Sound Shapes (PS3) Review
Dustin Liaw / Aug 30th, 2012 No Comments
Modern games generally trend towards mature themes, like gun, lollipops, and women of questionable virtue. Sometimes, though, you just want to just relax, surrounded by soothing noises and sucking on pacifiers…well, maybe not so much pacifiers, but if you’re looking for a really chill game, Sound Shapes is right up your alley. As you might infer from the name, Sound Shapes is all about sound and shapes. Also, death laser-wielding security guards, but we’ll get to that in a bit.
Gameplay is fairly standard two-dimensional platformer fare: roll your little ball along, collect musical coins, and get to the exit. In places where your ball’s admittedly poor jumping skills fail you, you can stick to certain surfaces to get past obstacles. The only things that pose a threat to your round companion are red objects like lasers, which kill you instantly: not to worry though, the game is very generous with checkpoints, and you have infinite lives. Sound Shapes introduces new gameplay mechanics and obstacles slowly, so you have time to play with and more or less master the tools you have at your disposal before being confronted with new challenges. Other than jumping, the only thing you can do is sprint, but while you’re sprinting you can’t cling to surfaces. It’s not a hard concept to grasp, but mastering it is critical to your progress in later levels of the game. Some levels put you in control of a ship or a cloud, and there a few puzzles sprinkled throughout, but for the most part it’s just you and your ball.
The music is the main focus of the game, and the way it’s woven into gameplay is simply gorgeous. Each coin is a beat or a note, and as you collect each one you’ll gradually fill in the background music. Actually, calling it BGM is kind of a disservice, because listening to audio cues in the music can be important in gameplay as well; for example, some clouds in the environment helpfully labeled AHHHHHHHH only appear when the singers in the background are ahh-ing as well. It can be an unpleasant surprise when you’re navigating a tricky series of jumps and the cloud you’re jumping to disappears into thin air. Overall, though, the intermingling of gameplay and music is almost therapeutic in a way. More than once, I stopped at the end of the screen just to hear the composition I’d pieced together. You don’t have to collect all the coins, but they’re definitely an important part of the whole experience.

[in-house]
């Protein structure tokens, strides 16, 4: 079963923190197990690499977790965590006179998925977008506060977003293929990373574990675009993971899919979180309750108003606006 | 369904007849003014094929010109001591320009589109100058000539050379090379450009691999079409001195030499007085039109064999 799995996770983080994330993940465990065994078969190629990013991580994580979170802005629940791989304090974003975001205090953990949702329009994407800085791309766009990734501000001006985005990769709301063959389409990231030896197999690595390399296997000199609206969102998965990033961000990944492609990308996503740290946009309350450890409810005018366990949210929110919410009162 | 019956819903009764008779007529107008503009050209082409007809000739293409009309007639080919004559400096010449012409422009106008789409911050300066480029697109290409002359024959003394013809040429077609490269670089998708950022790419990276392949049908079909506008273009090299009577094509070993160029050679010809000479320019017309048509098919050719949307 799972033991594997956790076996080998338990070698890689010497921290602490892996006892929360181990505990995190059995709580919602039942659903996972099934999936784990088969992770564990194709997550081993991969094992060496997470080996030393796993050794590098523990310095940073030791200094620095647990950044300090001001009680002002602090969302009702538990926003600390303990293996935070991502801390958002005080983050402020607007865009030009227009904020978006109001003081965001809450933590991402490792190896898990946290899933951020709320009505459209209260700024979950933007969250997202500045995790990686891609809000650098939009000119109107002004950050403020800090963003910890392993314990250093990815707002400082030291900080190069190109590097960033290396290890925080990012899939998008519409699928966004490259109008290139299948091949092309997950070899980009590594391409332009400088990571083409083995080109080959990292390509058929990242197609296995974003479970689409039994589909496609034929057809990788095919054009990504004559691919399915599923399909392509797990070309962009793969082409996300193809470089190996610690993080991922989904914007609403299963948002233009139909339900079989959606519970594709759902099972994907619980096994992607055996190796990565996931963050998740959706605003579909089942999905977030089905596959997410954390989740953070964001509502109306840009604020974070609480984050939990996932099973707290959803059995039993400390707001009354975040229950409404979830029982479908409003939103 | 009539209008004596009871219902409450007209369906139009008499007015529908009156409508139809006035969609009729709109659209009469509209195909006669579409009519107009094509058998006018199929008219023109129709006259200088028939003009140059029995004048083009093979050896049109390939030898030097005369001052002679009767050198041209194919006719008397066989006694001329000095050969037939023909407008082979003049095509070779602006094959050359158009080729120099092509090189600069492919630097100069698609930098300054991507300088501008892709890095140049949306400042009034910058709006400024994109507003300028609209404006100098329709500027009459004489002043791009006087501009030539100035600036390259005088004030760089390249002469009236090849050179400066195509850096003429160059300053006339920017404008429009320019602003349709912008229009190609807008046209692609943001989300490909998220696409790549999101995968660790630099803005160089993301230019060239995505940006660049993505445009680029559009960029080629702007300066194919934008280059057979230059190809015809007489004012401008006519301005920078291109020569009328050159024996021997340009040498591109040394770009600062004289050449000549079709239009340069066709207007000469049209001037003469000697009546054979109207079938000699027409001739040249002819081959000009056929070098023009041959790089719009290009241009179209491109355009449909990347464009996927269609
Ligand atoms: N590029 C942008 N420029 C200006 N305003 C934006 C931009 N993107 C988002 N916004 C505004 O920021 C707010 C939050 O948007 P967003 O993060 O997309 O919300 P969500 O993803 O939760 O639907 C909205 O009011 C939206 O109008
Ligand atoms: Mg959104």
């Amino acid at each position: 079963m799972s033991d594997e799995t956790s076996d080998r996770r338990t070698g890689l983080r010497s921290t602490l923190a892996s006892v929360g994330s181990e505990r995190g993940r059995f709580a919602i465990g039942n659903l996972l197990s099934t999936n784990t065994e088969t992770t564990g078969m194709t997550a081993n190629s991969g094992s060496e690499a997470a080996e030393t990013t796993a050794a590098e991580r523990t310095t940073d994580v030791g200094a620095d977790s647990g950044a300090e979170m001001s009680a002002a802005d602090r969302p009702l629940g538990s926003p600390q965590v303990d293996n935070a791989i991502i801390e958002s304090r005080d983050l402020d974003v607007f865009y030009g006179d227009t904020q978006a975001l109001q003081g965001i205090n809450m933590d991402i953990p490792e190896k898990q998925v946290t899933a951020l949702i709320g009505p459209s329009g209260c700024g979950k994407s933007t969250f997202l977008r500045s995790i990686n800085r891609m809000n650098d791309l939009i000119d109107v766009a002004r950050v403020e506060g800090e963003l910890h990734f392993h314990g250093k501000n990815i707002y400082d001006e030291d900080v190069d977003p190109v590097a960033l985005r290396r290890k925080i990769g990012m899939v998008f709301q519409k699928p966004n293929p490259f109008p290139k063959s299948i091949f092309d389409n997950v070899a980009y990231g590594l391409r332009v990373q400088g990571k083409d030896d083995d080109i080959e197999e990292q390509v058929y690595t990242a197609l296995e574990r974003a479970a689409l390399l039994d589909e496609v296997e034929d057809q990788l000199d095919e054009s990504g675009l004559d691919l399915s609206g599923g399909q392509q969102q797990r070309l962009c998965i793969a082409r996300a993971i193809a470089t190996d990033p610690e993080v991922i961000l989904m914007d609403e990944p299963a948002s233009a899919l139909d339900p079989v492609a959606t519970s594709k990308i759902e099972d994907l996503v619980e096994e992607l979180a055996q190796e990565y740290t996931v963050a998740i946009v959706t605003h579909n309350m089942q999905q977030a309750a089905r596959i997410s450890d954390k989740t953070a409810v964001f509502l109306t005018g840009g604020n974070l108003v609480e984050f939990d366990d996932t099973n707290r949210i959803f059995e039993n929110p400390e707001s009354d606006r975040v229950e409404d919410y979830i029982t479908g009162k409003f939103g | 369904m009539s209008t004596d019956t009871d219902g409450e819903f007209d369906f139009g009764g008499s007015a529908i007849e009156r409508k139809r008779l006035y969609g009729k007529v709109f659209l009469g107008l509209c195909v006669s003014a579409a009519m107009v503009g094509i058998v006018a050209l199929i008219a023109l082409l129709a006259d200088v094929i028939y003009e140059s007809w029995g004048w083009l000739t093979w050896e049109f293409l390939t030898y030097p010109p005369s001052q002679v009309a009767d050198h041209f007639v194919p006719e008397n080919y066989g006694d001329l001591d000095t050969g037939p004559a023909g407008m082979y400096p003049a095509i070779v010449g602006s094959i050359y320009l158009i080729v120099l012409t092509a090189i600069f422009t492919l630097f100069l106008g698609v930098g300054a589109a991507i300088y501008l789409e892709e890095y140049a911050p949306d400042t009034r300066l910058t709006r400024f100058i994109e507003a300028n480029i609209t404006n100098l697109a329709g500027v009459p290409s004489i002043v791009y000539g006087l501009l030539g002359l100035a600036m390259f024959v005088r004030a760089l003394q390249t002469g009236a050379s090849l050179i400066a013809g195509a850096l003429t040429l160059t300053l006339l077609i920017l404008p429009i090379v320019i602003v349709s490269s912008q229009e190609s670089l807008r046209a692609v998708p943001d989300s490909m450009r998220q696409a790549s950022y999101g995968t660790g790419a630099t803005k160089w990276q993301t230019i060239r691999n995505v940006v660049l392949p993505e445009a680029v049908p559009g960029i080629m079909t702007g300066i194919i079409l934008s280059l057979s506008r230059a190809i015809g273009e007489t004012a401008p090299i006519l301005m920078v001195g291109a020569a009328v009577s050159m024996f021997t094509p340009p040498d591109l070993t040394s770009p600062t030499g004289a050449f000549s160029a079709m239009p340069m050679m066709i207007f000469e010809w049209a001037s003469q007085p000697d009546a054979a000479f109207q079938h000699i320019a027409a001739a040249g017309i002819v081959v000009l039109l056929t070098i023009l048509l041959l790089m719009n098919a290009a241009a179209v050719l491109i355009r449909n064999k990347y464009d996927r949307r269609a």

There are five worlds or albums to play through, each with its own distinct musical and visual aesthetic. Some levels take you through a warped cityscape, while others see you navigating through a maze of office cubicles. My personal favorite was the Beck album, with pretty unique level designs and probably the best music in the game. The deadmau5 album is a significant shift in both visuals and difficulty; it focuses on tricky and occasionally irritatingly difficult platforming, which kind of takes away from the experience of just collecting coins and enjoying the music. Most levels are unfortunately quite short, and you can blow through the entire campaign mode in just one or two hours at most.
Where the campaign ends, though, is where the creativity begins. When you finish the campaign, you unlock Death Mode, which is a time attack mode that requires you to collect all the coins. This mode really requires you to have mastered all the skills at your disposal. Most people, though, will gravitate towards beat school and the sandbox level creator. Beat school is a fun little mode that gives you a beat and challenges you to recreate that same beat by placing notes on a grid. It can be quite a challenge to pick out the individual parts of the beat, and simultaneously you get to hone your creation skills for the sandbox.
The level creator is incredibly daunting at first glance, given the sheer number of unlockable tools and objects at your disposal; however, it is entirely possible with a little practice and trial-and-error to make really awesome levels, something that the community creations attest to. When you make a level, you can post it online for other users to play through. This is where the replayability of Sound Shapes really resides; while the campaign is quite short, you can spend hours and hours testing other peoples’ creations, including cool things like pinball machines and blockbreaker games. While the map quality definitely varies, there are a surprising number of really interesting levels that are as good as or even surpass some of the developer levels.
There’s not a whole lot to Sound Shapes at first glance, but the more you play, the more immersive the world becomes. Gameplay is fun and rewarding when you get down a particularly inventive platforming sequence, and filling in the music as you go along is nothing short of blissful. Musical platforming has been done before, but the way that Sound Shapes draws you into its world puts it in a class of its own. With a community churning out maps every day, this is one game that you’ll find yourself returning to months down the road just for the sheer enjoyment of creating and playing through your own and others’ soundscapes.
tags: ps3 , psn , review , sound shapes